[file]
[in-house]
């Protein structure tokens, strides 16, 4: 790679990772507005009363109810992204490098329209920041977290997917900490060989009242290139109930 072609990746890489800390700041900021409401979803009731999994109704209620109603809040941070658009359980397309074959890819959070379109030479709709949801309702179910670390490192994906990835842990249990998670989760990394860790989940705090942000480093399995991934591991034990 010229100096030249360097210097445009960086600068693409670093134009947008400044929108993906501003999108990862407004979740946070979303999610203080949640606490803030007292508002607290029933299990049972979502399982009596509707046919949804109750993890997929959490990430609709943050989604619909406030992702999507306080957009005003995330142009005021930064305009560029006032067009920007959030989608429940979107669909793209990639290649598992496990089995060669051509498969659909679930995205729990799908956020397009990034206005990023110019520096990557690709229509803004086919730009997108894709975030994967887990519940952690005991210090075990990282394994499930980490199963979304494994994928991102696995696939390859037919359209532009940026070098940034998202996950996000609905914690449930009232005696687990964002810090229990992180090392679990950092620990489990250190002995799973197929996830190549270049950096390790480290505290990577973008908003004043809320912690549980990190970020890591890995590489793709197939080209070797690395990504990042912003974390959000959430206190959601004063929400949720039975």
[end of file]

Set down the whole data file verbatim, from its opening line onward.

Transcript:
[in-house]
């Protein structure tokens, strides 16, 4: 790679990772507005009363109810992204490098329209920041977290997917900490060989009242290139109930 072609990746890489800390700041900021409401979803009731999994109704209620109603809040941070658009359980397309074959890819959070379109030479709709949801309702179910670390490192994906990835842990249990998670989760990394860790989940705090942000480093399995991934591991034990 010229100096030249360097210097445009960086600068693409670093134009947008400044929108993906501003999108990862407004979740946070979303999610203080949640606490803030007292508002607290029933299990049972979502399982009596509707046919949804109750993890997929959490990430609709943050989604619909406030992702999507306080957009005003995330142009005021930064305009560029006032067009920007959030989608429940979107669909793209990639290649598992496990089995060669051509498969659909679930995205729990799908956020397009990034206005990023110019520096990557690709229509803004086919730009997108894709975030994967887990519940952690005991210090075990990282394994499930980490199963979304494994994928991102696995696939390859037919359209532009940026070098940034998202996950996000609905914690449930009232005696687990964002810090229990992180090392679990950092620990489990250190002995799973197929996830190549270049950096390790480290505290990577973008908003004043809320912690549980990190970020890591890995590489793709197939080209070797690395990504990042912003974390959000959430206190959601004063929400949720039975």